RELIGION

‘Astonishing’ discovery as Jesus' tomb opened for first time in centuries

A shrine was built in the 19th century over the site of the cave where Jesus is believed to have been buried before his resurrection, and it is visited by throngs of tourists and pilgrims each day

PUBLISHED : Sunday, 30 October, 2016, 12:03pm
UPDATED : Sunday, 30 October, 2016, 10:15pm

Preservation experts have opened for the first time in at least two centuries what Christians believe is Jesus’ tomb inside the Church of the Holy Sepulchre in Jerusalem.

Some of the historic work was witnessed by AFP photographer Gali Tibbon who captured images of the site believed to contain the rock upon which Jesus was laid in around 33 AD as it was uncovered as part of ongoing restoration at the site.

A marble slab covering the site, among the holiest in Christianity, was pulled back for three days as part of both restoration work and archaeological analysis, experts on the scene said.

It was the first time the marble had been removed since at least 1810, when the last restoration work took place following a fire, and possibly earlier, said Father Samuel Aghoyan, the church’s Armenian superior.

A painting of Jesus can be seen in the narrow area above where the marble slab was removed.

Debris and material was found beneath the marble and was being further studied, Aghoyan said.

“It is moving in a sense, something we’ve been talking about so many centuries,” Aghoyan said.

National Geographic has been documenting the restoration work which is being carried out by a team of Greek specialists.

It reported that “the exposure of the burial bed is giving researchers an unprecedented opportunity to study the original surface of what is considered the most sacred site in Christianity”.

What was found is astonishing. I usually spend my time in Tut’s tomb ... but this is more important
Archaeologist Fred Hiebert

An archaeologist accompanying the restoration team said ground penetrating radar tests determined that cave walls are in fact standing — at a height of six feet and connected to bedrock — behind the marbled panels of the chamber at the centre.

“My knees are shaking a little bit,” Fred Hiebert, an archaeologist-in-residence at the National Geographic Society, said.

“What was found is astonishing. I usually spend my time in Tut’s tomb,” said Hiebert about the Egyptian pharaoh Tutankhamun’s burial site.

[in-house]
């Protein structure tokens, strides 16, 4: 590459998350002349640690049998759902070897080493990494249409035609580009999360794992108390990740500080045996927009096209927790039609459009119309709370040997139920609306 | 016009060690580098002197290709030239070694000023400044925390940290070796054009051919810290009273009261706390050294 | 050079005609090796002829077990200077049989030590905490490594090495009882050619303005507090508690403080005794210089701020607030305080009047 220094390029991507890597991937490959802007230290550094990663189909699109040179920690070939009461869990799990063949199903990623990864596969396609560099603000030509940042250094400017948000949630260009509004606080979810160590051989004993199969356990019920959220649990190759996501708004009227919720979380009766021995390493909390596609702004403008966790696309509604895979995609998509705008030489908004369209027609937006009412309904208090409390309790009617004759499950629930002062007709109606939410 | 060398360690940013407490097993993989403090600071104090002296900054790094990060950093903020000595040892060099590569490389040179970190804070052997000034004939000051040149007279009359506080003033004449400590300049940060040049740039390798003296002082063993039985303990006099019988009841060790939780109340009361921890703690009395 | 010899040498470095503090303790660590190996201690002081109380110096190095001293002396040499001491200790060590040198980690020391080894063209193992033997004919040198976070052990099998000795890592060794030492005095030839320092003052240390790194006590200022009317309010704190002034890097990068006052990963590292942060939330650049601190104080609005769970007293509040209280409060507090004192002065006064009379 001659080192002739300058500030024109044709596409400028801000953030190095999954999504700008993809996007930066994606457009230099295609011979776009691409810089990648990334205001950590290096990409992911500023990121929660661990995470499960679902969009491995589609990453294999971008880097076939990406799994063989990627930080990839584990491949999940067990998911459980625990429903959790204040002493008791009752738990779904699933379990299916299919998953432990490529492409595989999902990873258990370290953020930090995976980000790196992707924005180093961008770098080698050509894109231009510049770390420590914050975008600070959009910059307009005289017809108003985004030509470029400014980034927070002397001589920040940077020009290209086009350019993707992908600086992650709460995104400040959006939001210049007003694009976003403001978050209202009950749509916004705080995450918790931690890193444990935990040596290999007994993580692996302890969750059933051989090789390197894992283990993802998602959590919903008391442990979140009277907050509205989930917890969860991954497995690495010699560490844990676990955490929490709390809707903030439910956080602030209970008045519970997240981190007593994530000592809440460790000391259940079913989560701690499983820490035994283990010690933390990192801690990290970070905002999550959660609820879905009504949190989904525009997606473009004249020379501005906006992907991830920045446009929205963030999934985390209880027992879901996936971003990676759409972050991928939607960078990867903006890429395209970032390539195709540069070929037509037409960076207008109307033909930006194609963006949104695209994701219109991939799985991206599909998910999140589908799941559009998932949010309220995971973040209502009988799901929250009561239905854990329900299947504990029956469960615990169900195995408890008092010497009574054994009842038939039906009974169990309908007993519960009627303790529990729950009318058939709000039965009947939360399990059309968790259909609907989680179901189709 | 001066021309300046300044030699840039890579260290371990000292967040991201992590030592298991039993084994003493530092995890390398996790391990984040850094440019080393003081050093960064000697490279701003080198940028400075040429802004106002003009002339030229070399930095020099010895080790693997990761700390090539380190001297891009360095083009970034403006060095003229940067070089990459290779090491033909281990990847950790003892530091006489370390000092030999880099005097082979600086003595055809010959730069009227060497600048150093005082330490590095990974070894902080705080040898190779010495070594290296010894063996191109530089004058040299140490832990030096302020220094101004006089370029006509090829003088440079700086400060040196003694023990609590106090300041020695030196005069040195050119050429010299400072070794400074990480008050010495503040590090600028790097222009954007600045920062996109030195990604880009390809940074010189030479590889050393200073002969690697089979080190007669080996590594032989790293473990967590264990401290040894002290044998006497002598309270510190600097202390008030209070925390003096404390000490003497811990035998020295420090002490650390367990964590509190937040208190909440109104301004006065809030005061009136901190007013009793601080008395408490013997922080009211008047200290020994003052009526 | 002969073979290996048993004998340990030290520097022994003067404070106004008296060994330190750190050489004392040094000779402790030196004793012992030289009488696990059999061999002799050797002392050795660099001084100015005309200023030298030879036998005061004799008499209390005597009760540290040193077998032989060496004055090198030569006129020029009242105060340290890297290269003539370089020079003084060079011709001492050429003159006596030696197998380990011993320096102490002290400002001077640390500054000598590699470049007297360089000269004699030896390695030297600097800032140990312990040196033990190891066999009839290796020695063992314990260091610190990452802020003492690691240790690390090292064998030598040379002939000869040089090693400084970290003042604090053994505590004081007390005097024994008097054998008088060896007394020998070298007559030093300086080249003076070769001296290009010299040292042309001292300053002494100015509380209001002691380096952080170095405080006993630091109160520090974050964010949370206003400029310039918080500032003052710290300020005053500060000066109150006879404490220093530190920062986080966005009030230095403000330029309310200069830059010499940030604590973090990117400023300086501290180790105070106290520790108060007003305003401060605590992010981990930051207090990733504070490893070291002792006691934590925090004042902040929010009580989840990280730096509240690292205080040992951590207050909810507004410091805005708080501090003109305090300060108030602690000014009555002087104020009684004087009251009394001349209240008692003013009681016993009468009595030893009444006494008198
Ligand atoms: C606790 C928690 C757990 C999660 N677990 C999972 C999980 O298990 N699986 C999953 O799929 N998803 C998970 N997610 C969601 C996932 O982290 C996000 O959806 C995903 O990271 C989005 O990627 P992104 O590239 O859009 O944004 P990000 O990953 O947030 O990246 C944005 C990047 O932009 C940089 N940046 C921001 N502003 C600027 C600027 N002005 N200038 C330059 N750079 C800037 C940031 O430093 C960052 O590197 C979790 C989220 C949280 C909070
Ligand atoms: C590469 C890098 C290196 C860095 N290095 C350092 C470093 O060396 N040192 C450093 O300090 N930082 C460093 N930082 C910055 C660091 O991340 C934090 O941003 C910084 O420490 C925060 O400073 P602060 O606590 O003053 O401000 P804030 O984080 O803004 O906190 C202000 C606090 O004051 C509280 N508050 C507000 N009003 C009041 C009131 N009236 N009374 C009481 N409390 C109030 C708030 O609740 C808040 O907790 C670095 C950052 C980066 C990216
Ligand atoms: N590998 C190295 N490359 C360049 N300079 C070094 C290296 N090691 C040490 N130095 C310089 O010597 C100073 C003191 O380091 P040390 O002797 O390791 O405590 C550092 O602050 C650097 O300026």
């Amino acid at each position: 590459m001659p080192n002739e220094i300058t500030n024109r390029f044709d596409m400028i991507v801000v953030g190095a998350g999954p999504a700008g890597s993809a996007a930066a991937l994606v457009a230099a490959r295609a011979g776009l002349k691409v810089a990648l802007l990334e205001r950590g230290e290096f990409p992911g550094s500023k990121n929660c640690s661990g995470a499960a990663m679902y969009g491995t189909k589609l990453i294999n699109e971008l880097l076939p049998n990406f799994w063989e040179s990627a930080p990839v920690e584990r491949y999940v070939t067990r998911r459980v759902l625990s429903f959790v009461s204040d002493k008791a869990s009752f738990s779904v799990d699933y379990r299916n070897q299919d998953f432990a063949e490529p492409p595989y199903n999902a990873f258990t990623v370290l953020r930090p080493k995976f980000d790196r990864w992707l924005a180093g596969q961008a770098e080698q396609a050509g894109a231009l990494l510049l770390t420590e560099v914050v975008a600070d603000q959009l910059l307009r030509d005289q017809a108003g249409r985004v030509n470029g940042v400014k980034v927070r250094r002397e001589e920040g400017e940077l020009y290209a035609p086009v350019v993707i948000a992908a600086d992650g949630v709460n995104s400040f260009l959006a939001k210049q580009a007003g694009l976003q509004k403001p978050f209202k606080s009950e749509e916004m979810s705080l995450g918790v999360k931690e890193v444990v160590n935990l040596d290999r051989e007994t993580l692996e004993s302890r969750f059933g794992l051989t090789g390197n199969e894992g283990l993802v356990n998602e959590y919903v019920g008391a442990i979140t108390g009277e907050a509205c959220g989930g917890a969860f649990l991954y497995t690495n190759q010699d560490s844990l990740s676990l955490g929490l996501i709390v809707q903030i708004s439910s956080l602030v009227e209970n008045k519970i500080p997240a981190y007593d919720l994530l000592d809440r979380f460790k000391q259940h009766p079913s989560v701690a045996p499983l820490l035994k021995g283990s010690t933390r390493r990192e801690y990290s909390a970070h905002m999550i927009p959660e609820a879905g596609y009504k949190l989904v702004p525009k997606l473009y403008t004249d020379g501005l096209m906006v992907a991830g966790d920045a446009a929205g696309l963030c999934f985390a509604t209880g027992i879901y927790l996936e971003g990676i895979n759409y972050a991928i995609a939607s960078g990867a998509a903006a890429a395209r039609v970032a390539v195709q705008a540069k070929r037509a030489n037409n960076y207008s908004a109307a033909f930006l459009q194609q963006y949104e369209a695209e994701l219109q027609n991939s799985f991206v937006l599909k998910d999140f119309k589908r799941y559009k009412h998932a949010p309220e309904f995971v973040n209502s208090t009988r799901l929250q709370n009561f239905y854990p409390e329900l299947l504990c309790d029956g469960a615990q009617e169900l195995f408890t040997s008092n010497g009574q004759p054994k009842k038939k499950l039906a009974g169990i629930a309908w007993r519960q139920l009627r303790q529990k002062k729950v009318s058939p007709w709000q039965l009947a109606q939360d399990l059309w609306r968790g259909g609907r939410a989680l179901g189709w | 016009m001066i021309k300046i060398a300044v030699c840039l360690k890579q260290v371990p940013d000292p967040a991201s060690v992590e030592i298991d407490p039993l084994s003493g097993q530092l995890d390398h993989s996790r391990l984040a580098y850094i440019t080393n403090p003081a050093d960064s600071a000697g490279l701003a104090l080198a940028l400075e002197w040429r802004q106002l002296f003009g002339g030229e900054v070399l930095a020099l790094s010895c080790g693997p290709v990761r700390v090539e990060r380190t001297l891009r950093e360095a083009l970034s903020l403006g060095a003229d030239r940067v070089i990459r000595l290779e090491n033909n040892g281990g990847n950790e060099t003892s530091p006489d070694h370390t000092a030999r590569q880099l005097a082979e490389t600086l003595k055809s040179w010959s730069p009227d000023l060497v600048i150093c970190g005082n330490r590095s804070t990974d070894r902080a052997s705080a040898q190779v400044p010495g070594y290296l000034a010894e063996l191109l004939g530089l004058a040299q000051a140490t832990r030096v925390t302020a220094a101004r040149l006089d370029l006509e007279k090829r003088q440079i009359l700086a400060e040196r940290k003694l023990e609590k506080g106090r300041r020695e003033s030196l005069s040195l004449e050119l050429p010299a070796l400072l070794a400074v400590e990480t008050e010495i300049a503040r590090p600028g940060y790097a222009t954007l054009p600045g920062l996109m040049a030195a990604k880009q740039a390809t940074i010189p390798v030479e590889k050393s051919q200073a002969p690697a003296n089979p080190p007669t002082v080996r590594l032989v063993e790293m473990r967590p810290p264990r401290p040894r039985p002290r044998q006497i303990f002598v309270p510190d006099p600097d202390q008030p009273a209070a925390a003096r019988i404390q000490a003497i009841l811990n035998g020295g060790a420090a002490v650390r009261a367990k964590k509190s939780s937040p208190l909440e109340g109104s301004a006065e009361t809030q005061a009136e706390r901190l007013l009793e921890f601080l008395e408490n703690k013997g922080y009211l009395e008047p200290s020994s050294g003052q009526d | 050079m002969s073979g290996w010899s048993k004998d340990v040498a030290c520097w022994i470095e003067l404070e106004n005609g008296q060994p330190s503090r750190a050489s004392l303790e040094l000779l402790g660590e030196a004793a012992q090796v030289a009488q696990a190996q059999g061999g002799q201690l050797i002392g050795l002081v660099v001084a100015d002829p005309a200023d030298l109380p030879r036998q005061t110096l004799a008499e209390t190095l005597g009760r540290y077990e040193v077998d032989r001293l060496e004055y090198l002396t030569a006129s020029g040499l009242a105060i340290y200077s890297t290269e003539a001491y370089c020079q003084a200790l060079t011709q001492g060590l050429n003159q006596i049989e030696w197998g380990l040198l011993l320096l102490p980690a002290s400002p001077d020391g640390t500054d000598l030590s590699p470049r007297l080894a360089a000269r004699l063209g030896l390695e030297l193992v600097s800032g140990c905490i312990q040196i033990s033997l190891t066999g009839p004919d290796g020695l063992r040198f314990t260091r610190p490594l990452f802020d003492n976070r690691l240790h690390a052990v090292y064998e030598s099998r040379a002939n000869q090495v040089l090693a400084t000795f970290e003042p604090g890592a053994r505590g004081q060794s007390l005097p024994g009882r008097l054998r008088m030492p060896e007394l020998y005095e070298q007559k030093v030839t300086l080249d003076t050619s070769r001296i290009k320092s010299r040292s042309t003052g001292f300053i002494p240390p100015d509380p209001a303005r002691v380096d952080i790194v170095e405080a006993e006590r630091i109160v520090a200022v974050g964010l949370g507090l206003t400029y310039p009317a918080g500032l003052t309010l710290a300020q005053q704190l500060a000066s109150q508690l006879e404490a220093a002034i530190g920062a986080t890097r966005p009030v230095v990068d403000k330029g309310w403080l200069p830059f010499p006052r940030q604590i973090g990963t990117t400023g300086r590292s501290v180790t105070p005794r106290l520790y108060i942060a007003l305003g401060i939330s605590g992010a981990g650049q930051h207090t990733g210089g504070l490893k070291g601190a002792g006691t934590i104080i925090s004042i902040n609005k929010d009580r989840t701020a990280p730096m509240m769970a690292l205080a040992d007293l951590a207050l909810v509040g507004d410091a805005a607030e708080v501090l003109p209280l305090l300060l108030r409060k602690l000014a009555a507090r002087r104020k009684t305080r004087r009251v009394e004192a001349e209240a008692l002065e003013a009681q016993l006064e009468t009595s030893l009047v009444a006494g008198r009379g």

“But this is more important.”

A shrine was built in the 19th century over the site of the cave where Jesus is believed to have been buried before his resurrection, and it is visited by throngs of tourists and pilgrims each day.

Earlier this year, a major restoration project began on the site, surrounded by a structure called an edicule and located at the centre of the church in Jerusalem’s Old City, underneath its dome.

The project required the agreement of the various Christian denominations that share the church, which also contains the area where Jesus is believed to have been crucified and his body anointed.

The restoration project is expected to be completed around March 2017, in time for Easter, and the site has remained open to visitors for nearly the entire time, although the ornate edicule has been surrounded by scaffolding.

Its marble slabs have weakened over the years, caused in part by the thousands of people who visit daily.

The shrine is being painstakingly dismantled and rebuilt, the Custody of the Holy Land, which oversees Roman Catholic properties in the area, has said previously.

Broken or fragile parts are to be replaced while marble slabs that can be preserved will be cleaned, and the structure supporting them will be reinforced.

The work is being funded by the three main Christian denominations of the Holy Sepulchre - Greek Orthodox, Franciscans and Armenians - and by public and private contributions.

David Grenier, secretary of a group that oversees Roman Catholic church properties in the Holy Land, stood with a few other Franciscan friars, watching the work crew in awe.

“What happened here 2,000 years ago completely changed the history of the world,” he said. “To be able to dig, let’s say, to the rock where the body of Jesus was laid ... it’s overwhelming joy.”

Additional reporting by Associated Press